After a handful of heavily censored VHS releases (including a softer theatrical cut called Girls in the Street), this film first turned up uncut on DVD in 2002 from Image Entertainment via its distribution deal with Something Weird (though the massage parlor scene came very close to getting it axed before it even got out of the gate). That 1.33:1 open matte version looked great for the time (Novak's films were generally maintained in superb condition) and featured the theatrical trailer, which was a bit of a puzzler as it featured snippets of footage not present in the actual film. (More on that below.) Also included were bonus trailers (Destination Fury, The Godson, Mafia Gang, Michelle, Prostitute Protection Society, Secret File 1413, Sex Club International, Some Like It Violent, A Taste of Hot Lead, The Touchables, and X-Ray of a Killer, plus a hidden one in the main menu) and five "Shady Short Subjects:" Crime in the Streets (18m20s), an urban crime educational doc; The Prowler (24m2s), a black-and-white, police-sanctioned short looking at vice squad operations; a very condensed version of Caught in the Can (25m47s), a softcore 1970 romp about two guys (softcore vets Ron Darby and Gerard Broulard) who pose as female hookers so they can get lucky in a female holding cell with inmates including Novak regular Casey Larrain; Strip in the Street (2m57s), a quick burlesque bikini short; and the familiar Harry Novak: Crime Stopper (15m51s) with Mike Vraney paying a visit to the very colorful entrepreneur. Also included two "Mug Shots" galleries of Novak exploitation art and publicity photos.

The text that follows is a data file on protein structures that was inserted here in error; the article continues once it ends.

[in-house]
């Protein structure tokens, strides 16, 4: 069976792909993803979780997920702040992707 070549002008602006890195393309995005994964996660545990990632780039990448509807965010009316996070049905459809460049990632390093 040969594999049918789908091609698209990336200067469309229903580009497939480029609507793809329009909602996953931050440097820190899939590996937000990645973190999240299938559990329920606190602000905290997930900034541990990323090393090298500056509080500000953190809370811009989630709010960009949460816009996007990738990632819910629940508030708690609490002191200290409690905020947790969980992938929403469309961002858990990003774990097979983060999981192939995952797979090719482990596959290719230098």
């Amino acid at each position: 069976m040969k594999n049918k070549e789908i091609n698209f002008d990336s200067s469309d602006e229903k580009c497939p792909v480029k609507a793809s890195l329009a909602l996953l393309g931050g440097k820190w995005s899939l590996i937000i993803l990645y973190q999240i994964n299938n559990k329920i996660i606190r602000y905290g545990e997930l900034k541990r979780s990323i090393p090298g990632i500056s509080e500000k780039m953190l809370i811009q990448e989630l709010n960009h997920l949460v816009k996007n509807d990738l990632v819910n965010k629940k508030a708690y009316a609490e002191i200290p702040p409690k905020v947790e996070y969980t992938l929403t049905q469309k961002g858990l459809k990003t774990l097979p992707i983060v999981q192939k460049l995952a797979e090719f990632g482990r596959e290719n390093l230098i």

In 2021, Severin Films added this to its roster of post-SW Novak releases with separate Blu-ray and DVD editions featuring a new 2K scan of the original camera negative. As expected, it looks great with those eyeball-searing colors we've come to know and love from the Boxoffice catalog including shades of red and orange like nothing else on earth. In a nice gesture, the film is presented in a matted 1.85:1 option (which is the best option compositionally speaking) and a completely open matte 1.33:1 one, which reveals far more image info than the DVD including a ton of graphic anatomical detail you've never seen before. The DTS-HD MA English mono track sounds fine for what it is, with optional English SDH subtitles provided (even though they aren't noted on the packaging). Extras include three theatrical trailers featuring a standard one, an alternate under the Girls in the Streets, and that one we all know from the earlier DVD (and many other SW releases) featuring snippets absent from the feature itself. That mystery is solved here with the inclusion of two softcore shorts, both entitled The Peeper, which are comprised of a pair of sequences shot for the film but never used. The first one (10m34s), presented in a new HD scan and looking excellent, features another Novak repertory player, John Keith (The Pig Keeper's Daughter), cavorting with Flora Weisel, who also appeared in another mystery short, The Voyeur, culled from outtake from Please Don't Eat My Mother. (Got all that?) The second one (9m30s) is a lesbian threesome in a bedroom, and... well, that's about all there is to it. More faded and lower in quality, it's still nice to have here in its original form. Both shorts were confusingly stitched together (in much more degraded quality) as a single 19m13s bonus short on the DVD of Wham! Bam! Thank You, Spaceman!, and it makes a lot more sense to have them here in their original versions.
Severin Films (Blu-ray) (1.85:1)
Severin Films (Blu-ray) (1.33:1)
Image Entertainment (DVD)
Reviewed on March 13, 2021